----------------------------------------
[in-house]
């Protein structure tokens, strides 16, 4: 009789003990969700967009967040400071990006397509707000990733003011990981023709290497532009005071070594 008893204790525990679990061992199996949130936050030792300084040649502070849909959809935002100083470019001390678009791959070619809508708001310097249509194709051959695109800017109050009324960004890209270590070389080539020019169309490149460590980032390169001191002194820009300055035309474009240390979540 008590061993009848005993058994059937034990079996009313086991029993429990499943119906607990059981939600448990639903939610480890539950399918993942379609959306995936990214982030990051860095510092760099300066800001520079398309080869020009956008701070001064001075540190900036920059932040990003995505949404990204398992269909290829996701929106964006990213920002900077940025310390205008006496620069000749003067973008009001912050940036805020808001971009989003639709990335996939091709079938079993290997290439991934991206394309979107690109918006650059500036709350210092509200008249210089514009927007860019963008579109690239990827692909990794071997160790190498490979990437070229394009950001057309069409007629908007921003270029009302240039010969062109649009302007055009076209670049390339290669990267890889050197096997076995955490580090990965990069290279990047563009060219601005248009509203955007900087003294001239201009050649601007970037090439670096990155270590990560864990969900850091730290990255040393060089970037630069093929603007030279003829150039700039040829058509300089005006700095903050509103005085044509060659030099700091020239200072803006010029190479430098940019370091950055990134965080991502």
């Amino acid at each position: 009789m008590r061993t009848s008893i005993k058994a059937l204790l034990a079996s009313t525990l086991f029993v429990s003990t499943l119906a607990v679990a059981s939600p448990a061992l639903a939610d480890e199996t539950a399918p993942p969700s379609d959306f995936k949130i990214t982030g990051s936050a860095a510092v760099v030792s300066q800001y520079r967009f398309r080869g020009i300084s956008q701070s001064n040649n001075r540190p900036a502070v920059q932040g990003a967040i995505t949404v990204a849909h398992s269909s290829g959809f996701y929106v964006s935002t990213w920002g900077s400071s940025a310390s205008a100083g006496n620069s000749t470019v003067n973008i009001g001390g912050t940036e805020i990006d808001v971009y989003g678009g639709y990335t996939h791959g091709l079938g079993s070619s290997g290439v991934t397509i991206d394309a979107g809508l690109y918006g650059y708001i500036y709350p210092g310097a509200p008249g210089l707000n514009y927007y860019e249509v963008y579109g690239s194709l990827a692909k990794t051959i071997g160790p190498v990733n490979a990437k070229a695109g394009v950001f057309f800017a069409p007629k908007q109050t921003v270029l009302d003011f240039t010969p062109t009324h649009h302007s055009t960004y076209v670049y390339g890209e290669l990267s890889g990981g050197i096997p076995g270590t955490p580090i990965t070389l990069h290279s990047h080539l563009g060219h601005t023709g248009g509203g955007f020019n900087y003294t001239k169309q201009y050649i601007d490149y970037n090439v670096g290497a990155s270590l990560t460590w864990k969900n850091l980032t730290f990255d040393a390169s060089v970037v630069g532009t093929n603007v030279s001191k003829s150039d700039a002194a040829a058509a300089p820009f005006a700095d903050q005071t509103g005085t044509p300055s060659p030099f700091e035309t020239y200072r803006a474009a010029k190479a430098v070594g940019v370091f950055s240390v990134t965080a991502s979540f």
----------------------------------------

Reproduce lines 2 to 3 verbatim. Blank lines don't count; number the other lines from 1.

């Protein structure tokens, strides 16, 4: 009789003990969700967009967040400071990006397509707000990733003011990981023709290497532009005071070594 008893204790525990679990061992199996949130936050030792300084040649502070849909959809935002100083470019001390678009791959070619809508708001310097249509194709051959695109800017109050009324960004890209270590070389080539020019169309490149460590980032390169001191002194820009300055035309474009240390979540 008590061993009848005993058994059937034990079996009313086991029993429990499943119906607990059981939600448990639903939610480890539950399918993942379609959306995936990214982030990051860095510092760099300066800001520079398309080869020009956008701070001064001075540190900036920059932040990003995505949404990204398992269909290829996701929106964006990213920002900077940025310390205008006496620069000749003067973008009001912050940036805020808001971009989003639709990335996939091709079938079993290997290439991934991206394309979107690109918006650059500036709350210092509200008249210089514009927007860019963008579109690239990827692909990794071997160790190498490979990437070229394009950001057309069409007629908007921003270029009302240039010969062109649009302007055009076209670049390339290669990267890889050197096997076995955490580090990965990069290279990047563009060219601005248009509203955007900087003294001239201009050649601007970037090439670096990155270590990560864990969900850091730290990255040393060089970037630069093929603007030279003829150039700039040829058509300089005006700095903050509103005085044509060659030099700091020239200072803006010029190479430098940019370091950055990134965080991502």
């Amino acid at each position: 009789m008590r061993t009848s008893i005993k058994a059937l204790l034990a079996s009313t525990l086991f029993v429990s003990t499943l119906a607990v679990a059981s939600p448990a061992l639903a939610d480890e199996t539950a399918p993942p969700s379609d959306f995936k949130i990214t982030g990051s936050a860095a510092v760099v030792s300066q800001y520079r967009f398309r080869g020009i300084s956008q701070s001064n040649n001075r540190p900036a502070v920059q932040g990003a967040i995505t949404v990204a849909h398992s269909s290829g959809f996701y929106v964006s935002t990213w920002g900077s400071s940025a310390s205008a100083g006496n620069s000749t470019v003067n973008i009001g001390g912050t940036e805020i990006d808001v971009y989003g678009g639709y990335t996939h791959g091709l079938g079993s070619s290997g290439v991934t397509i991206d394309a979107g809508l690109y918006g650059y708001i500036y709350p210092g310097a509200p008249g210089l707000n514009y927007y860019e249509v963008y579109g690239s194709l990827a692909k990794t051959i071997g160790p190498v990733n490979a990437k070229a695109g394009v950001f057309f800017a069409p007629k908007q109050t921003v270029l009302d003011f240039t010969p062109t009324h649009h302007s055009t960004y076209v670049y390339g890209e290669l990267s890889g990981g050197i096997p076995g270590t955490p580090i990965t070389l990069h290279s990047h080539l563009g060219h601005t023709g248009g509203g955007f020019n900087y003294t001239k169309q201009y050649i601007d490149y970037n090439v670096g290497a990155s270590l990560t460590w864990k969900n850091l980032t730290f990255d040393a390169s060089v970037v630069g532009t093929n603007v030279s001191k003829s150039d700039a002194a040829a058509a300089p820009f005006a700095d903050q005071t509103g005085t044509p300055s060659p030099f700091e035309t020239y200072r803006a474009a010029k190479a430098v070594g940019v370091f950055s240390v990134t965080a991502s979540f």